Open main menu

Wikipedia β

Q-learning is a model-free reinforcement learning technique. It is able to compare the expected utility of the available actions (for a given state) without requiring a model of the environment. Additionally, Q-learning can handle problems with stochastic transitions and rewards, without requiring adaptations.

It has been proven that for any finite Markov decision process (MDP), Q-learning eventually finds an optimal policy, in the sense that the expected value of the total reward return over all successive steps, starting from the current state, is the maximum achievable.[1]

Specifically, Q-learning can identify an optimal action-selection policy for any given (finite) MDP.[citation needed] It works by learning an action-value function , which ultimately gives the expected utility of a given action while in a given state and following an optimal policy thereafter. A policy , is a rule that the agent follows in selecting actions, given the state it is in. When such an action-value function is learned, the optimal policy can be constructed by selecting the action with the highest value in each state.



The problem space consists of an agent, a set of states  , and a set of actions per state  . By performing an action  , the agent can move from state to state. Executing an action in a specific state provides the agent with a reward (a numerical score). The goal of the agent is to maximize its total (future) reward. It does this by learning which action is optimal for each state. The action that is optimal for each state is the action that has the highest long-term reward. This reward is a weighted sum of the expected values of the rewards of all future steps starting from the current state, where the weight for a step from a state   steps into the future is calculated as  . Here,   is a number between 0 and 1 ( ) called the discount factor and trades off the importance of earlier versus later rewards.   may also be interpreted as the probability to succeed (or survive) at every step  .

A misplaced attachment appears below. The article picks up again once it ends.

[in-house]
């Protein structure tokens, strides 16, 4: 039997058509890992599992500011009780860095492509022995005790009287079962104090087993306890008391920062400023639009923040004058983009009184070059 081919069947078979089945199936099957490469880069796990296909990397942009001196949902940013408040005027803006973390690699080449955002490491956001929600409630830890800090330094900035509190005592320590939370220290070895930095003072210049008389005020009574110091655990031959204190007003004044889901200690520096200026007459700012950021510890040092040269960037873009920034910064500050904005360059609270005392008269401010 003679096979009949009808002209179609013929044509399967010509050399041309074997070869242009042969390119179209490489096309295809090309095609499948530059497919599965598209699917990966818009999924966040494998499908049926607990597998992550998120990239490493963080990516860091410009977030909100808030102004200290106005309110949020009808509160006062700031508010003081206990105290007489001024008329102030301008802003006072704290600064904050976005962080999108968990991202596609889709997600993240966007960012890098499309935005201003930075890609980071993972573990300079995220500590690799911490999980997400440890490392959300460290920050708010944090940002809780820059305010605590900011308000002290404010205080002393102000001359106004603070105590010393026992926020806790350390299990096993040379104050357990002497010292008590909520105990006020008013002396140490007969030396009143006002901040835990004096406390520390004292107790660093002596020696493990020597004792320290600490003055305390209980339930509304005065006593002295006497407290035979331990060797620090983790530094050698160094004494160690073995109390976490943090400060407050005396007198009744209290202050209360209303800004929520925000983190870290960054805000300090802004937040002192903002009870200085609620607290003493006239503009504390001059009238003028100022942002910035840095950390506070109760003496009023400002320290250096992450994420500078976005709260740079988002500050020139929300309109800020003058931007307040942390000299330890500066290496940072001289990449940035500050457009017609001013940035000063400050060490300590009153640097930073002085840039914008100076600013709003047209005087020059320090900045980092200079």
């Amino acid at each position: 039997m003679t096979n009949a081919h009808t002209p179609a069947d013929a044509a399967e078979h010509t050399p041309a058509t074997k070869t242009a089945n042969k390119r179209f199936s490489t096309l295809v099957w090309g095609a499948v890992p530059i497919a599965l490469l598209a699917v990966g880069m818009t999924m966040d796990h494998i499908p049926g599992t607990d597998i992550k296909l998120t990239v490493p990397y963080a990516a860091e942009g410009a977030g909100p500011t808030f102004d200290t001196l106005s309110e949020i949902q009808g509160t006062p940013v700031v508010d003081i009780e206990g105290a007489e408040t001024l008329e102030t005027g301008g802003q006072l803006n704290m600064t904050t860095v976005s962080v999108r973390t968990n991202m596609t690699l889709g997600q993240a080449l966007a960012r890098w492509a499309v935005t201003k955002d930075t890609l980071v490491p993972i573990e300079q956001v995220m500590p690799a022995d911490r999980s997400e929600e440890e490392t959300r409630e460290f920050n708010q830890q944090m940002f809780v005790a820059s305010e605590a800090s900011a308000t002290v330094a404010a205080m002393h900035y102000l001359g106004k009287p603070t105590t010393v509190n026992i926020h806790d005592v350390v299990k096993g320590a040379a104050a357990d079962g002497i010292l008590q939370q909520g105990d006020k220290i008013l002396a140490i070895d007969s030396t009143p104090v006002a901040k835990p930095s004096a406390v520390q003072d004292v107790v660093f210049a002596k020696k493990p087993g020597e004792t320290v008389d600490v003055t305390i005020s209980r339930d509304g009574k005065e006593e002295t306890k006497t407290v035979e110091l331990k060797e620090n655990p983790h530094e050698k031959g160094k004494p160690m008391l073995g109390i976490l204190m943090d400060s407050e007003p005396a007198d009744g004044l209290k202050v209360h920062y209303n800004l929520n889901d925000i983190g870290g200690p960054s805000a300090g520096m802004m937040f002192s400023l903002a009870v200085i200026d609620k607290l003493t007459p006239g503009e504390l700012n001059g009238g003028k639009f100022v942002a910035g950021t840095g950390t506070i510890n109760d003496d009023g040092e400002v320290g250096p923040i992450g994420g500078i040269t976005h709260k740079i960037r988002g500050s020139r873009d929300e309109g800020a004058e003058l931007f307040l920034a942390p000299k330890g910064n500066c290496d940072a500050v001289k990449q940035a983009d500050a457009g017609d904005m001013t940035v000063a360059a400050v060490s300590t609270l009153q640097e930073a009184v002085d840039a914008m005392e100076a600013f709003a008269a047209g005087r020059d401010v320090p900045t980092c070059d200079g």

The algorithm, therefore, has a function that calculates the quality of a state-action combination:


Before learning begins,   is initialized to a possibly arbitrary fixed value (chosen by the programmer). Then, at each time   the agent selects an action  , observes a reward  , enters a new state   (that may depend on both the previous state   and the selected action), and   is updated. The core of the algorithm is a simple value iteration update, using the weighted average of the old value and the new information:


where   is the reward observed for the current state  , and   is the learning rate ( ).

An episode of the algorithm ends when state   is a final or terminal state. However, Q-learning can also learn in non-episodic tasks.[citation needed] If the discount factor is lower than 1, the action values are finite even if the problem can contain infinite loops.

For all final states  ,   is never updated, but is set to the reward value   observed for state  . In most cases,   can be taken to be equal to zero.

Influence of variables on the algorithmEdit

Learning rateEdit